A Brief History of the DSLR Camera Gimbal - Koncept Innovators, LLC
A Brief History of the DSLR Camera Gimbal
28 Jan

A Brief History of the DSLR Camera Gimbal

Since the dawn of filmmaking, budding camera operators have searched for ways to stabilize their cameras. This was quite difficult with bulky, old-fashioned cameras—but as those cameras got smaller, they grew easier to stabilize. With a more maneuverable camera, you’ve got a whole range of stabilizing equipment to choose from. Let’s look at a brief history of the DSLR camera gimbal, one of the most crucial tools for filmmaking success.

Stabilizers of Yore

What came before the gimbal?

In 1910, it was the Aeroscope, a handheld camera that allowed the operator to film up to 10 minutes of footage without having to turn a crank. Throughout the ensuing decades, operators also relied on tripods and dollies to keep their cameras still.

Then in 1975, it was the Steadicam, which evolved into the stabilizer vests we know today.

People have used gimbals for many different purposes throughout the centuries, for everything from inkwells in ancient Greece to gyroscopes on ships. When did they first connect with the camera?

Updates in Technology

In 2013, Movi created a gimbal that worked with a camera. In the past, people had used them to stabilize helicopter mounts and equipment on ships. The cameras just had to get small enough to work with a gimbal!

The growing popularity of handy DSLR cameras—which weigh less than 10 pounds—created the perfect opportunity to add gimbal technology. It works by measuring the camera’s position dozens (or hundreds) of times a second and correcting any extraneous motion. Now, DSLR camera gimbals are commonplace tools in a filmmaker’s collection.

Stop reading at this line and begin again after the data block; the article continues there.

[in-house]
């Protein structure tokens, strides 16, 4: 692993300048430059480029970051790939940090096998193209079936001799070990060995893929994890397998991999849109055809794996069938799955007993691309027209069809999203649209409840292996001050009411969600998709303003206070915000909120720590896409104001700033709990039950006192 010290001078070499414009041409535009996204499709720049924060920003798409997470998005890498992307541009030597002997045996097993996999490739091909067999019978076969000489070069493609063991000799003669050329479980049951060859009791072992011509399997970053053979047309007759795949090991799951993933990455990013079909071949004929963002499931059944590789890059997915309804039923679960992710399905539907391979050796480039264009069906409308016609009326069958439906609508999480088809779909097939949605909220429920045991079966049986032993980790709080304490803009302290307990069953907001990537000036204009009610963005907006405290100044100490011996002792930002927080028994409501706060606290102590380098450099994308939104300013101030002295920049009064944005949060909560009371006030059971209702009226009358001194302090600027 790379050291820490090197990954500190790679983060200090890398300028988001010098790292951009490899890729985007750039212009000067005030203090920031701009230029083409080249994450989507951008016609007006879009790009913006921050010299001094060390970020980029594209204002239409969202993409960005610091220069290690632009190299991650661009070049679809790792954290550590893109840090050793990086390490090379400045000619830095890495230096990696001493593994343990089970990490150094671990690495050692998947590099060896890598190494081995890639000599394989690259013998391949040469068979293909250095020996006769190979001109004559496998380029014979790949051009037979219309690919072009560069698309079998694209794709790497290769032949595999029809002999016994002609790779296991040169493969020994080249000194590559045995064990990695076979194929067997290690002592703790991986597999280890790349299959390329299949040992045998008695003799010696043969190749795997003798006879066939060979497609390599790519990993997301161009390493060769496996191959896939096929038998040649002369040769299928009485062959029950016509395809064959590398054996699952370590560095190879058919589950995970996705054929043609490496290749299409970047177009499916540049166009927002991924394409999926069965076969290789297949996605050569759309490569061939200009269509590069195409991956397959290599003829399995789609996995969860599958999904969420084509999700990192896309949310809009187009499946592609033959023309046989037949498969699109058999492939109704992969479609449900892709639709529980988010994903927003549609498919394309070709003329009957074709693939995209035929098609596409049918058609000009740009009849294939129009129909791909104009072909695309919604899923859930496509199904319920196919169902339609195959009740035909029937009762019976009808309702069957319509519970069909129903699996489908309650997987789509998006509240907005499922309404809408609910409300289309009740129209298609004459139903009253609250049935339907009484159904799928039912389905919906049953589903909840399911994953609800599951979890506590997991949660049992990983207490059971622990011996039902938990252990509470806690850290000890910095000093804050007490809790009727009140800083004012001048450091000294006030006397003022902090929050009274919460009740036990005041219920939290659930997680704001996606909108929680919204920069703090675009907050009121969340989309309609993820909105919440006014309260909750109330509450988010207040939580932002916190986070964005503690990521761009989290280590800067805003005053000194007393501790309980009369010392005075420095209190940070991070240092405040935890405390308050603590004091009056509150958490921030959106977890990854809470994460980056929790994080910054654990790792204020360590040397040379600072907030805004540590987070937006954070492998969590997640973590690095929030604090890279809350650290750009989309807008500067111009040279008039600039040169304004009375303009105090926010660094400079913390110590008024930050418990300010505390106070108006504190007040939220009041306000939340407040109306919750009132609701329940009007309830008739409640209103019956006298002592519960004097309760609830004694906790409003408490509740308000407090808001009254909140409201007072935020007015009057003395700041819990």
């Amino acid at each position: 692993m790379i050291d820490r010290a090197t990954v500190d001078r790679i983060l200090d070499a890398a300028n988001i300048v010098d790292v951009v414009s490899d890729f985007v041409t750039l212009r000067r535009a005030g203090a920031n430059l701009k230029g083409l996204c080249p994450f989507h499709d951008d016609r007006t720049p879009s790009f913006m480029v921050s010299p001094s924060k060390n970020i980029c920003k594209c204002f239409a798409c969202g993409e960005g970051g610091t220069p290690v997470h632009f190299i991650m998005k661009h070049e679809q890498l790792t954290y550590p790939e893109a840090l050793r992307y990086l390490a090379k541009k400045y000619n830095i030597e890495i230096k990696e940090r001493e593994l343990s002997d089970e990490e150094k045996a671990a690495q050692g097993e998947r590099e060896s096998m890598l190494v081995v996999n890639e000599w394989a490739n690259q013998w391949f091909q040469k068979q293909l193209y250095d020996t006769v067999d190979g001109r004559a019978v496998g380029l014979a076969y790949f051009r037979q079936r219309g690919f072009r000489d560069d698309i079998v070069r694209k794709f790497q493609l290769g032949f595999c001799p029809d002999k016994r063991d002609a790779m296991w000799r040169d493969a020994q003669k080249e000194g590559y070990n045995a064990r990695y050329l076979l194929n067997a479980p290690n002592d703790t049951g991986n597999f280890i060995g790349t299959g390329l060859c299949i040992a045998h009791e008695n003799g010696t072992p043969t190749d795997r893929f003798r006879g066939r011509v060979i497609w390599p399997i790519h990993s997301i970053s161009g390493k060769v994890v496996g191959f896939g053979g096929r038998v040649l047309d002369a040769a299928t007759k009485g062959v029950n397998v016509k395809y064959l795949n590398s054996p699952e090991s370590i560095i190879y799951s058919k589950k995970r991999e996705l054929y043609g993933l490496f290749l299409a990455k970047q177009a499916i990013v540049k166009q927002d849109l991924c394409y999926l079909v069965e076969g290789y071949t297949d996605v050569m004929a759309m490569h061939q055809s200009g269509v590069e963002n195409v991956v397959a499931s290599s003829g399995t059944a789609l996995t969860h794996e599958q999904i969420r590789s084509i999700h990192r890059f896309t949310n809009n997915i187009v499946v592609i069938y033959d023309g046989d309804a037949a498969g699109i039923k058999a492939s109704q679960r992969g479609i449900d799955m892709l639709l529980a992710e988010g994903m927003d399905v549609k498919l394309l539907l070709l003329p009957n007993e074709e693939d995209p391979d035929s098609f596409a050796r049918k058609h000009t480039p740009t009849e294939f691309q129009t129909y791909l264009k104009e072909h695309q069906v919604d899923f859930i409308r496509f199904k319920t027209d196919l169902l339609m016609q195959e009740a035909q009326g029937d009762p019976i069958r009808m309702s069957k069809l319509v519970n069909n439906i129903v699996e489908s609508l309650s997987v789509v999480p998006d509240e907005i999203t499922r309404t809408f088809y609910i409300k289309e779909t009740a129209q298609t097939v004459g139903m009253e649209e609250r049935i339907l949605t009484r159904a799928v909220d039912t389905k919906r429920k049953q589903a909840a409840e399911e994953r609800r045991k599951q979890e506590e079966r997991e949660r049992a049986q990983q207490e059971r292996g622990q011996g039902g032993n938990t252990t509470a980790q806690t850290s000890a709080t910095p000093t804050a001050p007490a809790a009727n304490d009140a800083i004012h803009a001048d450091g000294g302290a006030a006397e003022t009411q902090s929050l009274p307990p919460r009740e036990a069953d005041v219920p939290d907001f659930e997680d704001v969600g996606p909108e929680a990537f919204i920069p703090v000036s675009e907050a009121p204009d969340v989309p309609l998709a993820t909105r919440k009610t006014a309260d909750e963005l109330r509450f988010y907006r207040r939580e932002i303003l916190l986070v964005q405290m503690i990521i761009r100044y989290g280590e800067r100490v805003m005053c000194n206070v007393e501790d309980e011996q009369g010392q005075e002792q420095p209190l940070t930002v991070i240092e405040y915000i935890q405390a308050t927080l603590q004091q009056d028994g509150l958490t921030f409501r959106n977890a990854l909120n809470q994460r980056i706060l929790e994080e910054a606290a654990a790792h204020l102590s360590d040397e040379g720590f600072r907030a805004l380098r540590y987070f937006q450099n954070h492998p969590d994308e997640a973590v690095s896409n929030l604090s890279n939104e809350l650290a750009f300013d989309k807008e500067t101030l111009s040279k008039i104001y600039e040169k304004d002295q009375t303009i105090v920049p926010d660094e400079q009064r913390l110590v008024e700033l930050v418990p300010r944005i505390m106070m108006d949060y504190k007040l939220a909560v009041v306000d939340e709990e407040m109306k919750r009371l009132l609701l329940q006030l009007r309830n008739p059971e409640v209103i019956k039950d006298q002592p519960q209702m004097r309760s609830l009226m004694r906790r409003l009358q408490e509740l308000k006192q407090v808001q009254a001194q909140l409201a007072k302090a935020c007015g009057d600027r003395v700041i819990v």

A Stable Future

DSLR gimbals are here to stay, and they work well with multiple other pieces of equipment. Steadicam technology has its advantages because it relies on the operator’s inertia, but gimbals can stabilize on multiple axes. Add a gimbal to a vest, and you’ve got superior stability and silky-smooth motion shots.

The future of filmmaking isn’t a “one or the other” situation. These days, filmmakers are using multiple types of stabilization at once! Add a gimbal to your collection of equipment, and you’ll see the results in action next time you watch your dailies.

When planning your next movie-making venture, it’s useful to know a brief history of the DSLR camera gimbal as you shop for equipment. Gimbal technology can make or break your action scenes and quick shots.



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